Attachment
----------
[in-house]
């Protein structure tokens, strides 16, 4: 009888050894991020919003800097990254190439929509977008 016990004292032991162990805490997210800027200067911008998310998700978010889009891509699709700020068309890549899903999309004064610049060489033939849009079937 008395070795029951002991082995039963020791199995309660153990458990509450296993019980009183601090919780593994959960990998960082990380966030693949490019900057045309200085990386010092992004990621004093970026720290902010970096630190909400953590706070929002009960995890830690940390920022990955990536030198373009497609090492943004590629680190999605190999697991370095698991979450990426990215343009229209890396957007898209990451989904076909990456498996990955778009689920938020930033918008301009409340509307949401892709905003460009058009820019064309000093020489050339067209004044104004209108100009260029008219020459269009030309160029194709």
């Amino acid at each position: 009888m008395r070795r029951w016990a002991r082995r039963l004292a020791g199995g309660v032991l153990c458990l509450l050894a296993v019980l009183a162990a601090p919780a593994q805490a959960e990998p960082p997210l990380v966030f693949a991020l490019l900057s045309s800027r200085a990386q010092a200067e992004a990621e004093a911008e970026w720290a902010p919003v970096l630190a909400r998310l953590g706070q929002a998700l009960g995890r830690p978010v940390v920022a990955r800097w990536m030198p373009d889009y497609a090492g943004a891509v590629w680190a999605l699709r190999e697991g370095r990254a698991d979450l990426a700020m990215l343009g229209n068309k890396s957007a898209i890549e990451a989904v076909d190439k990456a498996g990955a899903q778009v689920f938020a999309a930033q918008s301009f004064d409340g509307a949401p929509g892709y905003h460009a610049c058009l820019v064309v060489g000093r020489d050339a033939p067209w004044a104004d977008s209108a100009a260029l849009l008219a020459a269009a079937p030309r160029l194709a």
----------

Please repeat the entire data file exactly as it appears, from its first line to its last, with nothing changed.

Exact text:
[in-house]
């Protein structure tokens, strides 16, 4: 009888050894991020919003800097990254190439929509977008 016990004292032991162990805490997210800027200067911008998310998700978010889009891509699709700020068309890549899903999309004064610049060489033939849009079937 008395070795029951002991082995039963020791199995309660153990458990509450296993019980009183601090919780593994959960990998960082990380966030693949490019900057045309200085990386010092992004990621004093970026720290902010970096630190909400953590706070929002009960995890830690940390920022990955990536030198373009497609090492943004590629680190999605190999697991370095698991979450990426990215343009229209890396957007898209990451989904076909990456498996990955778009689920938020930033918008301009409340509307949401892709905003460009058009820019064309000093020489050339067209004044104004209108100009260029008219020459269009030309160029194709």
């Amino acid at each position: 009888m008395r070795r029951w016990a002991r082995r039963l004292a020791g199995g309660v032991l153990c458990l509450l050894a296993v019980l009183a162990a601090p919780a593994q805490a959960e990998p960082p997210l990380v966030f693949a991020l490019l900057s045309s800027r200085a990386q010092a200067e992004a990621e004093a911008e970026w720290a902010p919003v970096l630190a909400r998310l953590g706070q929002a998700l009960g995890r830690p978010v940390v920022a990955r800097w990536m030198p373009d889009y497609a090492g943004a891509v590629w680190a999605l699709r190999e697991g370095r990254a698991d979450l990426a700020m990215l343009g229209n068309k890396s957007a898209i890549e990451a989904v076909d190439k990456a498996g990955a899903q778009v689920f938020a999309a930033q918008s301009f004064d409340g509307a949401p929509g892709y905003h460009a610049c058009l820019v064309v060489g000093r020489d050339a033939p067209w004044a104004d977008s209108a100009a260029l849009l008219a020459a269009a079937p030309r160029l194709a």